The compare-exchange feature is core to one of Sam’s most unique and user-friendly features. If you log into the app in various ways – with google, with facebook, with a Sam account, or without any login information at all – the application is able to figure out that you’re still the same person. It preserves and unifies all your data from different logins. When you’ve joined an event, you can start to post anonymously before creating a profile and associating it with an email address or social media. This is useful for things like making sure people don’t RSVP an event more than once.

Compare-exchange is a highly efficient way to maintain the uniqueness of a value across the RavenDB cluster, enabling interlocked distributed operations. Sam also uses it to prevent simultaneous data migrations, so they occur in sequence and not in parallel. This aspect of compare-exchange is actually something that Simon personally contributed to.

Sam Entertainment haven’t used RavenDB Cloud so far (it did not exist when the app was first created). Simon says that “compared to other options out there I think it’s a really good approach. It comes with everything you need. Now with the telegraf integration you can actually also monitor things.”

Other features Sam Entertainment use frequently include:

  • Counters
  • Documents compression, which saves IOPS on the cloud.
  • Changes API, a push notification service triggered whenever data is updated, and can be used to automate data processing and database operations.

Challenges with RavenDB

Simon describes how he “grew as a developer” along with RavenDB, so he had time to learn each new feature as it came along. More recently, as the company has grown, he’s realized that it can be an overwhelming experience for new developers. RavenDB has so many features now that a given problem can be solved with two or three different features, and then it’s a matter of choosing which. “Flexibility of choice is a pleasure”, but it’s mostly useful for people who are already experts. New users face those same choices but may not have the guidance they need to decide on the best course of action.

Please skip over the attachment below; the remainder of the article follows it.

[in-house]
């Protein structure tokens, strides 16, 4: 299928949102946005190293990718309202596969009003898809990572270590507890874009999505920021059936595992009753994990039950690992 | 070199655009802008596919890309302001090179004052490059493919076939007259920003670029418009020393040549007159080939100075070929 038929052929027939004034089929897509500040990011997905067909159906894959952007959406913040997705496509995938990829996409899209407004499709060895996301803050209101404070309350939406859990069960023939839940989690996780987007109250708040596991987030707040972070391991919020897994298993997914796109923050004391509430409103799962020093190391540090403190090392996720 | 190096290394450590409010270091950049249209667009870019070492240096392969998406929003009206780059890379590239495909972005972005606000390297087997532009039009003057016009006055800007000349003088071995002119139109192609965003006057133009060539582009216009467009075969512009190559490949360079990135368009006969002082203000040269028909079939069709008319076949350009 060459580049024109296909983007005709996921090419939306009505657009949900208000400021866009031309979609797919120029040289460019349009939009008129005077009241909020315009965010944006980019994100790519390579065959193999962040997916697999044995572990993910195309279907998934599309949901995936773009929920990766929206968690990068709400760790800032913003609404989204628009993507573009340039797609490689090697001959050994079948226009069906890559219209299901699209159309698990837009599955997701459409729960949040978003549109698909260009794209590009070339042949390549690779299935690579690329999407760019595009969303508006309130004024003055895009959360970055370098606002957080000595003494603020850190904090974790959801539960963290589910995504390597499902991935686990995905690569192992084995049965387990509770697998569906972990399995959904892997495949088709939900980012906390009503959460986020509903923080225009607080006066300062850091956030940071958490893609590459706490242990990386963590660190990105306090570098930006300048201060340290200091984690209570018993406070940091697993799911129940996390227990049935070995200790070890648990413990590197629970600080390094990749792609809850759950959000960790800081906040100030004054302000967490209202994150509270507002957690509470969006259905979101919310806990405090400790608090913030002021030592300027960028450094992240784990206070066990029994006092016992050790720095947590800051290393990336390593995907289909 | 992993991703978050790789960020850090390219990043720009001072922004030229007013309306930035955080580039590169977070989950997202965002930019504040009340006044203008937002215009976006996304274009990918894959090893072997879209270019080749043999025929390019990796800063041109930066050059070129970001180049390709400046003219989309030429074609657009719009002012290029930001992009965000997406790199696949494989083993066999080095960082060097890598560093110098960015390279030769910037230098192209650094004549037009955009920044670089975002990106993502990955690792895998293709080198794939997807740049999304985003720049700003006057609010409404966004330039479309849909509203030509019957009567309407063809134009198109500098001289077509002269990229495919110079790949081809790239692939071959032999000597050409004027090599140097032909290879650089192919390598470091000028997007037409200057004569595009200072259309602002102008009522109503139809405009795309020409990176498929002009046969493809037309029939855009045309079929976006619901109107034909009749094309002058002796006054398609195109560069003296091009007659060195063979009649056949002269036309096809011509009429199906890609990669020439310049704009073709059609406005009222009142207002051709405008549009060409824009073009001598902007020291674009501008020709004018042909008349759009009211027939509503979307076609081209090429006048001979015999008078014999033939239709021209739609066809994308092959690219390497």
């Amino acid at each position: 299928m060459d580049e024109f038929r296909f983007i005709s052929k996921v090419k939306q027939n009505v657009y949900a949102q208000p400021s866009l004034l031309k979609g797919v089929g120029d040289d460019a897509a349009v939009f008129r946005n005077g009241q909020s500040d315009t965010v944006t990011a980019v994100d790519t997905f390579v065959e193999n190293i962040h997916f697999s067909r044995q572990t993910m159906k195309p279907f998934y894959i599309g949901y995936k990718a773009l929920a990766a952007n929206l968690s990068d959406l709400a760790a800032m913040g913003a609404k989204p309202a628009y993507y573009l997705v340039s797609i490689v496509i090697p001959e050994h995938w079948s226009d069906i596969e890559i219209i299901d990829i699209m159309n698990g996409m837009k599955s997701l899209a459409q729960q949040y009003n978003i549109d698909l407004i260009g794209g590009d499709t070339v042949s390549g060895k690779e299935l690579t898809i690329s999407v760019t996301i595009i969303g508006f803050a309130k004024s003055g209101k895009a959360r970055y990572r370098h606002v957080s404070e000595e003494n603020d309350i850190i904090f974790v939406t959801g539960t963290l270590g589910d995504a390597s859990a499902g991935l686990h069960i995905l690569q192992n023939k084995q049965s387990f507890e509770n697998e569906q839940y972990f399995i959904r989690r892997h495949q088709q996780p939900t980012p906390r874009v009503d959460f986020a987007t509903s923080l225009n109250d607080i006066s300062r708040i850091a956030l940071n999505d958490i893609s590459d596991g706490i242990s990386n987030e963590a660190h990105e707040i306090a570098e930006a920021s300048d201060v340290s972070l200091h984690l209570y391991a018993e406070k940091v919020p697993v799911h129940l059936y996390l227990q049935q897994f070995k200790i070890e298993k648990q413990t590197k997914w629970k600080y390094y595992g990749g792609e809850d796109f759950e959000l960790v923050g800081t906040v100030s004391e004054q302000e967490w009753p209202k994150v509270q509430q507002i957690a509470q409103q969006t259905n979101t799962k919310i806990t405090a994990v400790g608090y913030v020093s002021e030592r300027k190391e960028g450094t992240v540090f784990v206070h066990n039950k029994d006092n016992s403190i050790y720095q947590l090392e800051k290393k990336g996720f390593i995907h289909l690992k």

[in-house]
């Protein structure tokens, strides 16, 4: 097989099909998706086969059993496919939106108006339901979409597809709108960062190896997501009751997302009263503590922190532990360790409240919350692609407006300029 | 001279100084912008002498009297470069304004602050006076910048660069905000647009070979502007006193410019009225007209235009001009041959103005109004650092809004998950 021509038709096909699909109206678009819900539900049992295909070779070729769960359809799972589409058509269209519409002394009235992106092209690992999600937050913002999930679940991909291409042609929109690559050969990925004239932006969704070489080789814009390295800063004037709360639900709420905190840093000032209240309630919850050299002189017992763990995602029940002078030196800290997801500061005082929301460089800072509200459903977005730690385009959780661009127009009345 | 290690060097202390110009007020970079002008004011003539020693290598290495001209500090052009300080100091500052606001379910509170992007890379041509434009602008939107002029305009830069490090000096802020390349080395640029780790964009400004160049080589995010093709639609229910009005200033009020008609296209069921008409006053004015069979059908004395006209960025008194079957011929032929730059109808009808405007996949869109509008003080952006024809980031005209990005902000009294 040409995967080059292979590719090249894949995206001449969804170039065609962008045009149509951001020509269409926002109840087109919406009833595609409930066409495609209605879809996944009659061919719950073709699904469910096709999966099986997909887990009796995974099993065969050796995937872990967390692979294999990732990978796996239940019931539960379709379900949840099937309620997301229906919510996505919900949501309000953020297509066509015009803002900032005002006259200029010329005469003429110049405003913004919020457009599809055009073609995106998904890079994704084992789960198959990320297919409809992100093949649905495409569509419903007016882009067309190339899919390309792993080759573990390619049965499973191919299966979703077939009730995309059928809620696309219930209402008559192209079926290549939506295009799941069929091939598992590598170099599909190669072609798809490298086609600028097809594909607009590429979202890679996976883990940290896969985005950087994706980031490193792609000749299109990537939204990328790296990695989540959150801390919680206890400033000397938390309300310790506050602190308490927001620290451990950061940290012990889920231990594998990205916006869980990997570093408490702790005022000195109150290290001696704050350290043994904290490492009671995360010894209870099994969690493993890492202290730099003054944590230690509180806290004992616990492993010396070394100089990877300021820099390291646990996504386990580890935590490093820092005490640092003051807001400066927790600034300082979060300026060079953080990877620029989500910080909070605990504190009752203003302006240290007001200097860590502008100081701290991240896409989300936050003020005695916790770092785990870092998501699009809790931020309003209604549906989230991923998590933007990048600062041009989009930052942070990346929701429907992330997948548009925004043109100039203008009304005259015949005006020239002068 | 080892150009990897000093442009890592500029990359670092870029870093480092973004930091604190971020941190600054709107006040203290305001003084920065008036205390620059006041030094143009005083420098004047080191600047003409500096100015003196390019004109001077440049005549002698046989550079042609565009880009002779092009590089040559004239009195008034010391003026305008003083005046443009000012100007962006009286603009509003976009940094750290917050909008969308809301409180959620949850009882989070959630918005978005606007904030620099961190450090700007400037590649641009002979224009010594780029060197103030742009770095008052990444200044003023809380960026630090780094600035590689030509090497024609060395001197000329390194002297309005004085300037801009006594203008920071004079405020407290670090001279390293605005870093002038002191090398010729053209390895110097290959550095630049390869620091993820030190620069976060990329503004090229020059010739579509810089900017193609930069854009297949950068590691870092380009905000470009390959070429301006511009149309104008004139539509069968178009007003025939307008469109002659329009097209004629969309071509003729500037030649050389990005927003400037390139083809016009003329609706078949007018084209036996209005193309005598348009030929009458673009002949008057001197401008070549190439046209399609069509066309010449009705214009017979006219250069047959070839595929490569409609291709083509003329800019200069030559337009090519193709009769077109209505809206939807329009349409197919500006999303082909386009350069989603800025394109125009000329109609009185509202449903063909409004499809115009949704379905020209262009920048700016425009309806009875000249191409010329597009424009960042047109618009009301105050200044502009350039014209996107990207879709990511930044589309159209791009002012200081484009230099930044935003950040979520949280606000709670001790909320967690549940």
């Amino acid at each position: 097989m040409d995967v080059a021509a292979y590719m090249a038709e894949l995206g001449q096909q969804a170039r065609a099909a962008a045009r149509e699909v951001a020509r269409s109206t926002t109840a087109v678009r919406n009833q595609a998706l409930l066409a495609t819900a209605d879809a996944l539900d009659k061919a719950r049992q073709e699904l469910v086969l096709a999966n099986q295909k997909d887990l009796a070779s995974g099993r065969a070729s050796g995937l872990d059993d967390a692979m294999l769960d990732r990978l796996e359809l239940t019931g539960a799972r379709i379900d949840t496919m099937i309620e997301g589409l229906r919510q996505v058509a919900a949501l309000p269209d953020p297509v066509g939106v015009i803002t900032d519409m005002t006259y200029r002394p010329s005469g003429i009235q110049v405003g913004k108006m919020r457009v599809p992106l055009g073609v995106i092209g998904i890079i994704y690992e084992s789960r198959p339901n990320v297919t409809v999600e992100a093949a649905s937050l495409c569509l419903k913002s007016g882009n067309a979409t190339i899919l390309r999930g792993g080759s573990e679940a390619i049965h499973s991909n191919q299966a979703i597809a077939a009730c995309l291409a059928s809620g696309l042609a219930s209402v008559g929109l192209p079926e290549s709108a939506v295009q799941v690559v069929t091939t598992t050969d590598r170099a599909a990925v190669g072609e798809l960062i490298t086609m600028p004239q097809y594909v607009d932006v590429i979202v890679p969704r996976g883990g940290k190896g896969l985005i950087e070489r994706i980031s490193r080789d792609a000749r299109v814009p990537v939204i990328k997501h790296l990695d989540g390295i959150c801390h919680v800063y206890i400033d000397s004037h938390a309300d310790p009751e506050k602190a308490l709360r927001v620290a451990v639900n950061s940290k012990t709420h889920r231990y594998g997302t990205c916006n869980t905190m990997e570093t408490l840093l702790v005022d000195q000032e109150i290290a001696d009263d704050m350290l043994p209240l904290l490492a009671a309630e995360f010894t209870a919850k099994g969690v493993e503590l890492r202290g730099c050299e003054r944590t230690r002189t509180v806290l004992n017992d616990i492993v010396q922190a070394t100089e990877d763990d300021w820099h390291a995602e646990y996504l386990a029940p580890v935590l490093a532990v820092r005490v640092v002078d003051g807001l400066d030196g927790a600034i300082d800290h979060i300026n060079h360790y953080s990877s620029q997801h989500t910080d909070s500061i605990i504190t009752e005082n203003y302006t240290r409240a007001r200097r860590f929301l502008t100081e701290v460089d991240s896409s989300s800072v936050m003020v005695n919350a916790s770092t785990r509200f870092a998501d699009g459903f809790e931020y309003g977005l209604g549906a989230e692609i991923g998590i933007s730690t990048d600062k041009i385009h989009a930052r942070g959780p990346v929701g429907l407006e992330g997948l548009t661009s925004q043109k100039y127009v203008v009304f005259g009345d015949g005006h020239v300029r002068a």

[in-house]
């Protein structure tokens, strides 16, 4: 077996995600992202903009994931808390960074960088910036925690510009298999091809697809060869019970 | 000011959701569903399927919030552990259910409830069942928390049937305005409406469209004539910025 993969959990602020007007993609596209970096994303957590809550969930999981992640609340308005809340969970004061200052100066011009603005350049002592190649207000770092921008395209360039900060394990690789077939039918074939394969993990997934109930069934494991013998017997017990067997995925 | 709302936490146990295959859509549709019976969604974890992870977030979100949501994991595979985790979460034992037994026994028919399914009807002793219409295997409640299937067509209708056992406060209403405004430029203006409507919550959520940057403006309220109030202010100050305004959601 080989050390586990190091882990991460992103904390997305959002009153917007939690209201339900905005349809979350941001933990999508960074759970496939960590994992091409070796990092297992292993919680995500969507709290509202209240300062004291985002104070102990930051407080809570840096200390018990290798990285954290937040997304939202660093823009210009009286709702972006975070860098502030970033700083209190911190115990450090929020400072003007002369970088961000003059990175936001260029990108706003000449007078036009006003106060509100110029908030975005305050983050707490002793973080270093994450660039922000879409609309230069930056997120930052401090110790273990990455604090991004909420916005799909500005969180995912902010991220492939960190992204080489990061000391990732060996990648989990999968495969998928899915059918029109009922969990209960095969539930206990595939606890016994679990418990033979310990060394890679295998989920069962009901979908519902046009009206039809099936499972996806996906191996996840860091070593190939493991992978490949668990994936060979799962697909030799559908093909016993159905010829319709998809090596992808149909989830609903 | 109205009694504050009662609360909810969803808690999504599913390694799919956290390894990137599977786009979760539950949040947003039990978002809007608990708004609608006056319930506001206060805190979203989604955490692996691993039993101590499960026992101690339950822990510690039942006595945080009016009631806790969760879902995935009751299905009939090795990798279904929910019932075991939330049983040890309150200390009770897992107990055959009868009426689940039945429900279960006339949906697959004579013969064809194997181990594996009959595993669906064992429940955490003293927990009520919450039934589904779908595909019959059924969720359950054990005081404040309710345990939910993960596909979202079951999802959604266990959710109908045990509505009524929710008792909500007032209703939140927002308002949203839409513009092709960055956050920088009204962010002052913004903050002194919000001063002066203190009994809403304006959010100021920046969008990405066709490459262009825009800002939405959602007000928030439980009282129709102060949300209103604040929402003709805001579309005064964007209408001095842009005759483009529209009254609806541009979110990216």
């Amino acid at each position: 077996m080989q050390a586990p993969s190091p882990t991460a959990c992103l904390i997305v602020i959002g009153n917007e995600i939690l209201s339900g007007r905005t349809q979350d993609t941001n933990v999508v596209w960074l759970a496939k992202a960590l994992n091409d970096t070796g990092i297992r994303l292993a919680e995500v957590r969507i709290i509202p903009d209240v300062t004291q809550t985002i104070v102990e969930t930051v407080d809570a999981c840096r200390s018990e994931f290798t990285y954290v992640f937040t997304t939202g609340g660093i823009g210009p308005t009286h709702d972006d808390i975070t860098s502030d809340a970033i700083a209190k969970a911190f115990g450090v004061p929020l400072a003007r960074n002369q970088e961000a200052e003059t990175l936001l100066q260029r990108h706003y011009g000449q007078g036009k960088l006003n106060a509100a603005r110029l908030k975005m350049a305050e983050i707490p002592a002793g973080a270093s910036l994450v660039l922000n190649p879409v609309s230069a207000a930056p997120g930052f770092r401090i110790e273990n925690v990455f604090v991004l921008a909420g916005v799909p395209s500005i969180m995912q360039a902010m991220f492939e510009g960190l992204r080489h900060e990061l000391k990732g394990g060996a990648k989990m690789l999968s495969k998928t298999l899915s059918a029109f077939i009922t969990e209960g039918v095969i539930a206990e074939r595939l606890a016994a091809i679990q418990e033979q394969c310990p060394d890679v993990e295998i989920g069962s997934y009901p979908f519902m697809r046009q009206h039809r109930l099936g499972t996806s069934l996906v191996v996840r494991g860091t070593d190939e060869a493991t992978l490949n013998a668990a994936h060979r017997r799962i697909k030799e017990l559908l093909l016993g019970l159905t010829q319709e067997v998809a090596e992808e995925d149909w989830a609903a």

Sam Entertainment eagerly await the completion of RavenDB’s Grafana integration. As of the writing of this article, Grafana can be used to monitor RavenDB telemetry among other things. Soon it will be able to track the stored data itself. Grafana integration will be especially useful in combination with time series. Right now they are frustrated with having to maintain their monitoring UI on their own, and find it especially annoying to synchronize the time frames displayed by different widgets. “The operations aspect is the missing part,” as well as OpenTelemetry integration.

For each query, RavenDB exposes query timings which display the duration of the different stages of query execution. Simon suggests extending this approach to end-to-end instrumentation would be helpful. Beyond Grafana helping to monitor the client, there should also be monitoring for the client side, identifying outlier queries that take longer than normal, doing postmortem analysis, etc. They would like to be able to relate the query with the microservice it came from.

Simon told us that: “RavenDB’s clustering itself is so bulletproof that it just runs – but you’re not aware most of the time that your cluster is having a hard time. SNMP and Prometheus integration is all nice and fine, but how do you know if the cluster is in danger? For someone that needs to operate the cluster – when do I actually need to get up in the night?”

He went on to ask “There are really nice notifications already in RavenDB Studio, but those you only get if you are connected to the Studio, right? So maybe some way transferring those into for instance Slack notifications would already bring massive benefits on our end.”

We at RavenDB thought this was an excellent point, and will be adding this to our list of planned features.

Future plans

Sam Entertainment have great plans for RavenDB’s time-series capabilities. They can use them for coarse grained metrics and KPI tracking. Time-series may replace document expiration as the basis of the rate limiting mentioned earlier, as Simon thinks it will be “a more scalable approach”. Incremental time series may be especially helpful there.

In the near future they’re planning to add gamification features. With the rebranding last May and the ongoing conversations with big partners the app will be used for so much more than just weddings. It works great for birthdays, business get-togethers, anniversaries, festivals, and more.

We really appreciate everything Sam Entertainment have done to make RavenDB the best database it can be, and look forward to continuing supporting them in the future.